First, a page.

Thomas Watkins -
With GPS-guided bombs, armed drones beaming footage via satellite and spy cameras scooping up intel from the heavens, America’s military machine is growing ever more reliant on space-based technology.
But what would happen if an enemy were to target the military’s satellites, or somehow jam their signals?
The disastrous scenario is one the Pentagon knows all too well could happen, and for which it is actively preparing.
“Our force structure today is built around the assumption that we have GPS and we have satellite communications. We are very lethal when we have those things,” said Colonel Richard Zellmann, commander of the 1st Space Brigade based in Colorado.
“But when you start taking away those combat multipliers, we need to go back then to the days of the industrial-age army where you have to have three times as many people as the adversary does.”
About 70 per cent of the Army’s major combat systems depend on signals being beamed from space, Zellmann said, a fact that has not slipped the attention of other countries.
Russia and China are both developing satellites capable of manoeuvring through space, potentially allowing them to smash into another orbiting object. America, too, has acquired satellites that can move in orbit and inspect or monitor other space objects.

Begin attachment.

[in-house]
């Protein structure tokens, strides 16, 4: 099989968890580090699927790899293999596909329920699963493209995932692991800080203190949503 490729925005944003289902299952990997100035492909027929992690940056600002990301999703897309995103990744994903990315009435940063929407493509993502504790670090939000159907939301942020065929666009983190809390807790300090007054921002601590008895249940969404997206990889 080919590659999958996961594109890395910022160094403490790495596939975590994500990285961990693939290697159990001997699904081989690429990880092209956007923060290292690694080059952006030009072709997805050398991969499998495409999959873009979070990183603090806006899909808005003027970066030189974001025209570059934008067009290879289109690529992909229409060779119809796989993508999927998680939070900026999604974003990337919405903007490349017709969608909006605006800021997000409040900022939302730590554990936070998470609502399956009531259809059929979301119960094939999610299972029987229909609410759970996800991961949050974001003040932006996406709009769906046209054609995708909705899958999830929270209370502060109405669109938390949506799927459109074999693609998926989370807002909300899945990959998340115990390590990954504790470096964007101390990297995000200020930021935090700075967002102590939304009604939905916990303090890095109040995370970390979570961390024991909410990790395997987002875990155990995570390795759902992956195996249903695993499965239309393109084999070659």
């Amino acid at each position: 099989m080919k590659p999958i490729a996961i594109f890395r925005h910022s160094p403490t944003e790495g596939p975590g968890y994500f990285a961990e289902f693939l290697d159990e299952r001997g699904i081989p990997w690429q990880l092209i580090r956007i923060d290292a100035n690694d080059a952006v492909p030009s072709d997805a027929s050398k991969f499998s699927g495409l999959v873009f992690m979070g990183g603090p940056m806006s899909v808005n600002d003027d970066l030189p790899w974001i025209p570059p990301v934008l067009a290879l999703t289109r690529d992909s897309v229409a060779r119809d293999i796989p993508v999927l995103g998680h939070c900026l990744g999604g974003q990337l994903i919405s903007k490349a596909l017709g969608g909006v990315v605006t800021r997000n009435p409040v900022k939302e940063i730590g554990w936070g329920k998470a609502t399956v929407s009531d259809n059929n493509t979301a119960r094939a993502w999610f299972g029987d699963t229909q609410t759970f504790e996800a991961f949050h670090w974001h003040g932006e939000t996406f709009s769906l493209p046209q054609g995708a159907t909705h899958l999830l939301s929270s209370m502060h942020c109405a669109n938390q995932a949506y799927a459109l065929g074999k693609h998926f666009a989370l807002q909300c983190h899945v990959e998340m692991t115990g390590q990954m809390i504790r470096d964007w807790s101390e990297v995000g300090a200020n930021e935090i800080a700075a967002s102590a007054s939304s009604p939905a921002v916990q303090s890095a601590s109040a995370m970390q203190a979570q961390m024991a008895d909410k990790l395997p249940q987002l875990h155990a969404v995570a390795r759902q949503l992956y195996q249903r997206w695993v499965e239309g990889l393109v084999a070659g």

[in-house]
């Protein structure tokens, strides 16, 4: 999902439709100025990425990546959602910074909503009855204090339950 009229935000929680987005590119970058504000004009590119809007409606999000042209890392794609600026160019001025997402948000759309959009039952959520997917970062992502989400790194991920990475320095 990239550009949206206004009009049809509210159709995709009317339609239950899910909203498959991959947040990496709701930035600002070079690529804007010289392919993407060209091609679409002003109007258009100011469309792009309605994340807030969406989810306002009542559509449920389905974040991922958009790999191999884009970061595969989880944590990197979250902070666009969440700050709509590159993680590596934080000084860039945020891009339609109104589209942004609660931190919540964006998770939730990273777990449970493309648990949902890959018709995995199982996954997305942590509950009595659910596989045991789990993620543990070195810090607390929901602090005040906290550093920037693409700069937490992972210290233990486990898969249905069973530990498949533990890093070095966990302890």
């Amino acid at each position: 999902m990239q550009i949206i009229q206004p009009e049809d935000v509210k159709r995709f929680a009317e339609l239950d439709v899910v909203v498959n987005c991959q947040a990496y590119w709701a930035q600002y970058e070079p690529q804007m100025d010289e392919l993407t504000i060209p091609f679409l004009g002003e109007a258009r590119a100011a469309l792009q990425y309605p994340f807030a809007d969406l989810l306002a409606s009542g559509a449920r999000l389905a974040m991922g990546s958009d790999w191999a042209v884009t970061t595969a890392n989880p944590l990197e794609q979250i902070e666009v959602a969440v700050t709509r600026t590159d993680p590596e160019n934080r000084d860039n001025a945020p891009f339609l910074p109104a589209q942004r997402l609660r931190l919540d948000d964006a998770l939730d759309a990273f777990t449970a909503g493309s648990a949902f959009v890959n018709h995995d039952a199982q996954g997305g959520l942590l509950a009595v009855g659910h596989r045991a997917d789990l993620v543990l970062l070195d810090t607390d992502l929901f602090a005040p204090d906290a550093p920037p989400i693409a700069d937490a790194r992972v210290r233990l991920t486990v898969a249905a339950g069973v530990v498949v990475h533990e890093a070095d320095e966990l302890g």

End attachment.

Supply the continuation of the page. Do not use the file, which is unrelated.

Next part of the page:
But Zellmann noted it is far cheaper and simpler for an enemy to disrupt or damage US military satellites than to develop their own orbital platforms.
For instance, low-cost jammers placed at the right location can wreak havoc with incoming GPS signals, which are often quite weak.
Already, the Army has brought back training to keep soldiers current on how to read paper maps, and the Navy is teaching sailors how to navigate by the stars with the help of sextants, first used in the 18th century. The old-school, analog technologies are also being augmented by new science designed to replicate satellites, only from Earth.
The military’s Defense Advanced Research Projects Agency, which develops new technologies for the Pentagon, has stated it wants a new generation of precise navigation and timing tools that can work without GPS. One such system uses “pseudolites” — ground-based devices that beam GPS-like signals.
Lieutenant General John Thompson, commander of the Space and Missile Systems Center based in Los Angeles, said space has become crowded, and the military is all too aware that the days of having superiority in orbit are over. — AFP